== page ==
0 virtual/libstdc++-3.3
         0 virtual/perl-MIME-Base64-3.07
         0 virtual/perl-Storable-2.15
         0 virtual/perl-Test-Simple-0.62
         0 virtual/qmail-1.03
      1125 sys-apps/coldplug-20040920-r1
      1491 sys-apps/hotplug-base-20040401
       ...
  39823758 dev-db/mysql-4.1.19
  44457644 dev-lang/perl-5.8.8-r1
  65618531 sys-devel/gcc-4.1.0-r1
  73195176 app-editors/emacs-cvs-22.0.50-r1
 226702589 sys-kernel/reiser4-gentoo-sources-2.6.16-r7

The command line is such a mouthful that I would be tempted to put it in a script file unless I were only using it once. Also note that each "equery size" takes a while, so the actual runtime of this command is pretty long.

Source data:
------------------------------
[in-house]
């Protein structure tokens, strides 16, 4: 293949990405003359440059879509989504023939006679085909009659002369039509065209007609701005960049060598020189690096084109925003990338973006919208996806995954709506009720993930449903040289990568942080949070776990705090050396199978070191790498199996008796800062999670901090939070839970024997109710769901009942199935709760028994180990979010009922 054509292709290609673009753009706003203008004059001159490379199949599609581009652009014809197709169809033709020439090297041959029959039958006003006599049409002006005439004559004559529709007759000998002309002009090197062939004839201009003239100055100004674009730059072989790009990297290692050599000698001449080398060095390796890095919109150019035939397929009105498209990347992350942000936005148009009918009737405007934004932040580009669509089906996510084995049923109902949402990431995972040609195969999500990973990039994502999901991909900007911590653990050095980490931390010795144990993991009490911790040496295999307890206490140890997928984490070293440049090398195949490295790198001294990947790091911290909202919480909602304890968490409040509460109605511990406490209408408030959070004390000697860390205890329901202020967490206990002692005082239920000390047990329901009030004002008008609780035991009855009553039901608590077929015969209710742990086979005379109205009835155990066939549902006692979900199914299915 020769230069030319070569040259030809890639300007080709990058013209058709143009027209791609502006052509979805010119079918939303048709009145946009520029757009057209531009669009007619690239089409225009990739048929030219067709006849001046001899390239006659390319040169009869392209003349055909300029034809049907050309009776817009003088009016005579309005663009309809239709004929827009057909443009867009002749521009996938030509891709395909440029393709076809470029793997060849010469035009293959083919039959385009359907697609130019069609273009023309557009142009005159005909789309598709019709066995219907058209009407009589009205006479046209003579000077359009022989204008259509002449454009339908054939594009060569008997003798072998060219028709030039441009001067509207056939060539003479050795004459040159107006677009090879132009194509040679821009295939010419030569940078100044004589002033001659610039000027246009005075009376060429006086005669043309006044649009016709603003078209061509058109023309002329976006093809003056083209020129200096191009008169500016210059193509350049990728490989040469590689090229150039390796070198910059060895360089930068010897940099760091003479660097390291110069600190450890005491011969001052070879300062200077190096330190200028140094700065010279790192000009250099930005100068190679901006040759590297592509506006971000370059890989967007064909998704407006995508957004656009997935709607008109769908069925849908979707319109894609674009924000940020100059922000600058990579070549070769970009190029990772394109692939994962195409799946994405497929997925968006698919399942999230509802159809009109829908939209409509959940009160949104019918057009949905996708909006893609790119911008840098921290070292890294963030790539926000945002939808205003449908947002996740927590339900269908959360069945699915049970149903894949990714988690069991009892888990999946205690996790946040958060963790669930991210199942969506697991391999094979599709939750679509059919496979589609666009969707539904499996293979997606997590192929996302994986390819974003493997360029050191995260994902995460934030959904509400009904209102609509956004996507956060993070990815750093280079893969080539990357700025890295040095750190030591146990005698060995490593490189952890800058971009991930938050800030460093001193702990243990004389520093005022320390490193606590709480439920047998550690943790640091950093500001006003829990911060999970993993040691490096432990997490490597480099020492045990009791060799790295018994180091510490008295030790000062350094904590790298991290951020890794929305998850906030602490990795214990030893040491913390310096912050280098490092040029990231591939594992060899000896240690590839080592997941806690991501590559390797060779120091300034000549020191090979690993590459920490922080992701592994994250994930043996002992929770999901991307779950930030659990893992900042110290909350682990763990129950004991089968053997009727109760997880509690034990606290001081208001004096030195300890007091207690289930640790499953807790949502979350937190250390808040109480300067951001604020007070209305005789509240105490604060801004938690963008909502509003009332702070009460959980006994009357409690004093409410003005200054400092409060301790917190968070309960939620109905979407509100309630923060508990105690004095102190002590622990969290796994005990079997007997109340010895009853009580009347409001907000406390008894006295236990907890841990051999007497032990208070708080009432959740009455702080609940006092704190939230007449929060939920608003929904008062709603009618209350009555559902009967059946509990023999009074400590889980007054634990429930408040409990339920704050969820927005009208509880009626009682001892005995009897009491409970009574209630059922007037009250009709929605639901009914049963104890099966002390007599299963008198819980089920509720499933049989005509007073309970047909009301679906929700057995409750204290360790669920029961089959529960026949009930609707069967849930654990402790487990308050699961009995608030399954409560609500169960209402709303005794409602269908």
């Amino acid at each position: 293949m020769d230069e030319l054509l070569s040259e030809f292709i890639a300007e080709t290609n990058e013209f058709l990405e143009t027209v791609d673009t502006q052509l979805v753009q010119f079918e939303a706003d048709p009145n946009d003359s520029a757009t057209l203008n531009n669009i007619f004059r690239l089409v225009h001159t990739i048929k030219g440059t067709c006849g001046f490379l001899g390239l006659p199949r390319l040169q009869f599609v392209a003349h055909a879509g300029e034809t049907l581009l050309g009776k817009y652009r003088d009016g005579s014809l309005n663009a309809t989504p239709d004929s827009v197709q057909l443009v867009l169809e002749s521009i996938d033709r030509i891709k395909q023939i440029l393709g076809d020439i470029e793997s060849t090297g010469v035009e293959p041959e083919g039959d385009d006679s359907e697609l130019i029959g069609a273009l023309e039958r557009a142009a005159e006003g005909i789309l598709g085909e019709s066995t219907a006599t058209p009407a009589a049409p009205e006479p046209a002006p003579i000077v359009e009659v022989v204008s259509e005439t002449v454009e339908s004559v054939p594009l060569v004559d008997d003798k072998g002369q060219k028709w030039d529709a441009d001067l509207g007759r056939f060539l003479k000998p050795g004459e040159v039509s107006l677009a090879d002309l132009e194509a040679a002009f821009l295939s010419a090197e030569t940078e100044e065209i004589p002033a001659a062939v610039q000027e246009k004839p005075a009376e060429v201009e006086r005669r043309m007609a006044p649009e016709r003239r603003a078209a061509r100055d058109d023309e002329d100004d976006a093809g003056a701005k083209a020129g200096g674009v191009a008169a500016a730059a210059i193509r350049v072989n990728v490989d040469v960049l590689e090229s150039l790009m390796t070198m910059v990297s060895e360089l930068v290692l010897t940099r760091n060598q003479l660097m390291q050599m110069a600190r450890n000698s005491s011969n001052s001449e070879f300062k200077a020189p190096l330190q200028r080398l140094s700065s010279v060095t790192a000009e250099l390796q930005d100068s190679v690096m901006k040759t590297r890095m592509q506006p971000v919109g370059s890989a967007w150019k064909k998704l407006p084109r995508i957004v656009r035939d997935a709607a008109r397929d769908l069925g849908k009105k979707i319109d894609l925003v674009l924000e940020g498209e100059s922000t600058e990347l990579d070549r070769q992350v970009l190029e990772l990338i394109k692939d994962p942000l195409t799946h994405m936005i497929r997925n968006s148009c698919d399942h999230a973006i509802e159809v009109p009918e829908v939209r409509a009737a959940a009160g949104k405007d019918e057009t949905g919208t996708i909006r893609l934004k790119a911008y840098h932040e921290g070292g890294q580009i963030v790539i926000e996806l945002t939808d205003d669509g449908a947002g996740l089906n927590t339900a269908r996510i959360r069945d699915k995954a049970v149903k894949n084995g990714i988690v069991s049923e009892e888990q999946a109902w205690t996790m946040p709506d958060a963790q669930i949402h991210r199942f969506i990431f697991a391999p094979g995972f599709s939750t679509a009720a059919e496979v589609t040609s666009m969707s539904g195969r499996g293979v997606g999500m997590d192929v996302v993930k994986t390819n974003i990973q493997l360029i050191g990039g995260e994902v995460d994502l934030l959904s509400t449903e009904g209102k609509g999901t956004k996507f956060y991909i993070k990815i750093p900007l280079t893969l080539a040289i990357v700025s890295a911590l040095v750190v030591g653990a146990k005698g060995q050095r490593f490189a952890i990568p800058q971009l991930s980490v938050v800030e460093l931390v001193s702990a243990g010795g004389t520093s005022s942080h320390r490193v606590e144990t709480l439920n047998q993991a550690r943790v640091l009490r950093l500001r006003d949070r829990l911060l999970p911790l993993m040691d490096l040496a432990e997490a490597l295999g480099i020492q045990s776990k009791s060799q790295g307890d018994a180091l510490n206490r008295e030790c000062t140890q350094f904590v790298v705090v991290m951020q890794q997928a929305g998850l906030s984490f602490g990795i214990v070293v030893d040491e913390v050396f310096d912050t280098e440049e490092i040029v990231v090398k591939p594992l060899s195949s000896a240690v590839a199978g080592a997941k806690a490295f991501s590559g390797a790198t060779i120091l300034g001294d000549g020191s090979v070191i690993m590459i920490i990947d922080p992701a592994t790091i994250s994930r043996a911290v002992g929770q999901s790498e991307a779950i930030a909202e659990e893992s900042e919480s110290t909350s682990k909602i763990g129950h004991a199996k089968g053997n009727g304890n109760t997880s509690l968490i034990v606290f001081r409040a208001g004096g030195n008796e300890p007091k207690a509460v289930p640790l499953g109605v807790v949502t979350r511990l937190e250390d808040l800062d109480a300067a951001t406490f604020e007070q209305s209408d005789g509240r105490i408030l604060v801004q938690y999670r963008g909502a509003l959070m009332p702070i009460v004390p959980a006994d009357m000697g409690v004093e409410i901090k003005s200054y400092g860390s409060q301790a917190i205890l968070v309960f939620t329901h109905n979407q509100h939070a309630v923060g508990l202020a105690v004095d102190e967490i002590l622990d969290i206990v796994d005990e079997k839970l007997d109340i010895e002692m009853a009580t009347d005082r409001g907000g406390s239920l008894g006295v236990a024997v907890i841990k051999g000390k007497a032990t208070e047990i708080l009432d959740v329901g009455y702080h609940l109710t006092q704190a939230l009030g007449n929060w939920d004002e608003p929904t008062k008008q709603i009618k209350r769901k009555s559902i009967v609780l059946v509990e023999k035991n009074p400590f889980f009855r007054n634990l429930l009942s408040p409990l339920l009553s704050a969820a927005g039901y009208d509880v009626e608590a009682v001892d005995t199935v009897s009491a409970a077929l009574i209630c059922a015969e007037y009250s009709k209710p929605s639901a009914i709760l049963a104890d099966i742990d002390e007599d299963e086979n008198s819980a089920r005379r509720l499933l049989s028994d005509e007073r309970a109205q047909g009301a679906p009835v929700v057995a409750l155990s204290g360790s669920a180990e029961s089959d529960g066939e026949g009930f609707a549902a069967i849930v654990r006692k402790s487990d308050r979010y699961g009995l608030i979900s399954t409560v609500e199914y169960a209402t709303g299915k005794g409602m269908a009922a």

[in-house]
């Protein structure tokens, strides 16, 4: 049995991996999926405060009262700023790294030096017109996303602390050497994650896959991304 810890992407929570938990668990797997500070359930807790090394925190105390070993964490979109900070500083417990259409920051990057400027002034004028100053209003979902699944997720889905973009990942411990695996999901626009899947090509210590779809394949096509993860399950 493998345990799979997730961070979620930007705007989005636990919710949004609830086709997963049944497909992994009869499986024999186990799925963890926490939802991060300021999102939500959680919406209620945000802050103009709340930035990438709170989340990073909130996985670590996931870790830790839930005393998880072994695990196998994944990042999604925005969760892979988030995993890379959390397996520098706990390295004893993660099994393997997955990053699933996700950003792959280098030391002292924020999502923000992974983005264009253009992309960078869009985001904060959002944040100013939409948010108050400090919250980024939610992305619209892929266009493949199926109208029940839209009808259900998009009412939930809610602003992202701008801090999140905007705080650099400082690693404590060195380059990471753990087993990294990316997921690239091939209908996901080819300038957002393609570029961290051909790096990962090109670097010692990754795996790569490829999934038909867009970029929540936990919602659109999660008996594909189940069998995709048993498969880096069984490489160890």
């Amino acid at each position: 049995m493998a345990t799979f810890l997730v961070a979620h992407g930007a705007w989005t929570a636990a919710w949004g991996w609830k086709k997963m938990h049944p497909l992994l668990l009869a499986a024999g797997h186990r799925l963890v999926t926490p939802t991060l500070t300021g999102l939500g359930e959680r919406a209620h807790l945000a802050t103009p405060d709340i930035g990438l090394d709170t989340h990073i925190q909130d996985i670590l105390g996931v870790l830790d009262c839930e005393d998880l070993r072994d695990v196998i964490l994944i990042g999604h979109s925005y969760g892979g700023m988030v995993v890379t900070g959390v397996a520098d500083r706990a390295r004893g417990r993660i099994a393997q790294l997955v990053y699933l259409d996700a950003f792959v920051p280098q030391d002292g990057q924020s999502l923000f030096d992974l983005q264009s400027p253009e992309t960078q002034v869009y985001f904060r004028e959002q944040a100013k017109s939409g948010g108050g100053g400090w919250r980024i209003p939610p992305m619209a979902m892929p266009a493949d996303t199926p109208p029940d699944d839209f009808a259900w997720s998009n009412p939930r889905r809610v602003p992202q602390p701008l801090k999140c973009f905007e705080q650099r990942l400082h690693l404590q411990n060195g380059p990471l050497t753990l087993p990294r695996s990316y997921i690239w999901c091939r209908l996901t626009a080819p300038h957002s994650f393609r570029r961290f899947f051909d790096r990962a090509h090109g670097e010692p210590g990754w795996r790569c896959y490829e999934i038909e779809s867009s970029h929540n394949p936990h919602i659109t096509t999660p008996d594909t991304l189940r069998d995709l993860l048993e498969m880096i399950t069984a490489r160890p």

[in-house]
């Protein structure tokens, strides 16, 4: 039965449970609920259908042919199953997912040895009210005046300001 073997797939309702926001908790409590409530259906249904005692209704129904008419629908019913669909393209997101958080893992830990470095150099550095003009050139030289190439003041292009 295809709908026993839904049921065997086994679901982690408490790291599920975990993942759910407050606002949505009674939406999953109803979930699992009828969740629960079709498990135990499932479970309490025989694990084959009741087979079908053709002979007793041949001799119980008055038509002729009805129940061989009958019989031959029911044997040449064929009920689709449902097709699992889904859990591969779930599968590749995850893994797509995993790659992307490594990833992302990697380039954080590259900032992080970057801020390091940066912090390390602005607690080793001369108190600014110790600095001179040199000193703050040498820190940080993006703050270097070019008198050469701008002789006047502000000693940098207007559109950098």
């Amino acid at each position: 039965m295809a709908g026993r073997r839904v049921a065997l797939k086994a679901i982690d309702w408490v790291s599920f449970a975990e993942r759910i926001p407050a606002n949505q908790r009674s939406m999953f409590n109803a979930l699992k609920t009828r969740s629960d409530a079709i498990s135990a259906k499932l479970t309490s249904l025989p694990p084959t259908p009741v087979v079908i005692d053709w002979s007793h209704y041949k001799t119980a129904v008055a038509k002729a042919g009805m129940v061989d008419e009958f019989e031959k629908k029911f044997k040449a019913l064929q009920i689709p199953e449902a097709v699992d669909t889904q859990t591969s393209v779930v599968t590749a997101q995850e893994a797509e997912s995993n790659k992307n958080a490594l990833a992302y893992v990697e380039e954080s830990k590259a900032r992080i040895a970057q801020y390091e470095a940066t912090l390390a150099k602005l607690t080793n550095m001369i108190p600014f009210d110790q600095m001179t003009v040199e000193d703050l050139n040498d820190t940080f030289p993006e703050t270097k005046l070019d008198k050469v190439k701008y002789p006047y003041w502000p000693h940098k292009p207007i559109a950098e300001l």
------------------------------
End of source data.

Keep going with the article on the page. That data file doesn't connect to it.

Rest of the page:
And there you have it. (Reversing the sort order is left as an exercise for the student. :) )

You can look at the man pages for the individual utilities to learn what's going on. Also, learning (in this approximate order) grep, awk, and sed, will make your life a lot easier. I admit that there's a fair amount to learn.

Good luck.

- John


Last edited by John R. Graham on Fri May 26, 2006 9:23 pm; edited 4 times in total
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think4urs11
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PostPosted: Fri May 26, 2006 5:41 pm    Post subject: Reply with quote

a) rename /usr/portage/distfiles (so you still have it after this test)
b) emerge -evp world
c) check Total size of downloads
d) rename back a)

there's even that one (german): https://forums.gentoo.org/viewtopic-t-448337.html
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John R. Graham